By Dr. Chih-Liang Yang / Former Health Minister of Taiwan and currently a Chair Professor of Asia University
By its definition, the National Health Insurance (NHI) is a service provided to the general public. Therefore, it should be subject to the public’s supervision. Based on this concept, the design of the NHI system stresses the importance of the public’s involvement. The current NHI system uses the Health Technology Assessment (HTA) to evaluate whether medicinal products and medical devices should be covered by the NHI; and the final decision is made by the NHI Board, which consists of representatives of various stakeholders.
Money is the dominant issue
However, recent news reports revealed that the NHI Board members had a low attendance rate. The average attendance rate was under 1/3 of the total members. Some representatives hadn’t attended any meeting during their 2-year term of office. This is very disappointing as it undermines the efforts in increasing the public’s involvement. The reason behind the low attendance rate is largely due to the seriously unbalanced discussions in the decision-making process. As a result, those representatives whose opinions have long been neglected don’t feel the urge to attend meetings.
One of the key features of the 2G NHI is to include opinions from various parties to make the system complete. However, the NHI decisions have been dominated by financial concerns. The financial issues are overly exaggerated. Hospitals took a bossy and strong attitude to safeguard their profits. Fee payers are worried about increasing premium fees. The government is busy negotiating and coordinating resources. The intense wrestling leaves no capacity for serious discussion of health technology, healthcare quality, the relationship between doctors and patients, medical ethics, etc.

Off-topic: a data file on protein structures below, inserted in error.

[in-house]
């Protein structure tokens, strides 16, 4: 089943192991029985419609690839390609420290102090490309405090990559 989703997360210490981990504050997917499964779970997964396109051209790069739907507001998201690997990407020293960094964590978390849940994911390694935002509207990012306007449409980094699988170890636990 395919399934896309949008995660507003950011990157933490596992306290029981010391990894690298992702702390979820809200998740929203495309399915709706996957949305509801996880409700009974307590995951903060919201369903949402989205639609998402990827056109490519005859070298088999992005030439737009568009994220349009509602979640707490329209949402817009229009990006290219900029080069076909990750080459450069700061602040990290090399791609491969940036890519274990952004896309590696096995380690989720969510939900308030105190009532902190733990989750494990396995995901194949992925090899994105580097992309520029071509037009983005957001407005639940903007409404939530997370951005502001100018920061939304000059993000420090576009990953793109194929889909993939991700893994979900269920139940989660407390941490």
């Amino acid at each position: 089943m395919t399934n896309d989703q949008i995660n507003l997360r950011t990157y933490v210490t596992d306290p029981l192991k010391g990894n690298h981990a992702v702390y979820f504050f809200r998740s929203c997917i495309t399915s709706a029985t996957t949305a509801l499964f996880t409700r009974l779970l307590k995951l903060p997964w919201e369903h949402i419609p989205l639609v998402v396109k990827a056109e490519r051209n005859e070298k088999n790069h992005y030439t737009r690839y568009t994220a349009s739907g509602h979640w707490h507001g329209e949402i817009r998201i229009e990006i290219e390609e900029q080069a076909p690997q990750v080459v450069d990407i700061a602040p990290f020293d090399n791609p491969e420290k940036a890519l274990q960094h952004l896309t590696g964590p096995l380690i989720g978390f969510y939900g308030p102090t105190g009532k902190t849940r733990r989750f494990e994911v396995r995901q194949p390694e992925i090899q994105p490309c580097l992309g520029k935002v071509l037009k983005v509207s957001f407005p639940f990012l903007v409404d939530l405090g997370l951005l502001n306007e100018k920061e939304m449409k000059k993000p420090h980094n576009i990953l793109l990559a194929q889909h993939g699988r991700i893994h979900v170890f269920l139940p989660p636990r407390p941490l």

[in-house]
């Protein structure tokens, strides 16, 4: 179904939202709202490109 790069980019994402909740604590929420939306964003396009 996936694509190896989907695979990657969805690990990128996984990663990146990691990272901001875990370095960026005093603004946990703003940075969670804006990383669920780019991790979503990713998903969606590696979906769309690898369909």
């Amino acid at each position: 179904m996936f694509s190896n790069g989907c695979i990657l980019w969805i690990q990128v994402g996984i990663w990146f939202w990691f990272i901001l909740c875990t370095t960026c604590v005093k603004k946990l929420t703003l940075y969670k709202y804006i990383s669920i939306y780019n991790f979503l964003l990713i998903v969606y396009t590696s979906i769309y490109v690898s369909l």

There are precedents for patients’ involvement
I was invited to attend a training course organized by a patient group. I was surprised that some patients’ knowledge of certain diseases is more detailed than many doctors. There is a lack of in-depth discussions about the effect of a new treatment on the quality of life, its side effect, the burden on carers, the choice of treatment methods, and the consideration of patients’ esteem.
Before amending the 2G NHI Act, the authority referred to the practices of patients’ involvement implemented in many advanced countries so as to create a pathway for patients’ involvement in discussion. It’s a shame that no consensus was reached to include patient groups’ comments due to the concerns of the quality and the bias of their comments. However, this problem can be easily solved. For example recruiting experts as representatives, forming patients’ alliance and including patients’ comments in the HTA report have been employed by the authorities in other countries.
The system is incomplete without patients’ involvement
There NHI is a social insurance. Therefore, the insurer, the insured, the beneficiaries and the guarantors should all have the right to express their opinions. However, the current system excludes patients from the discussion despite the fact that they have a genuine concern of healthcare quality. Such system is not complete.
Therefore, I would like to urge the patient groups to step forward and to unify their voices so as to defend their rights.
【2015-01-20/ United Daily News】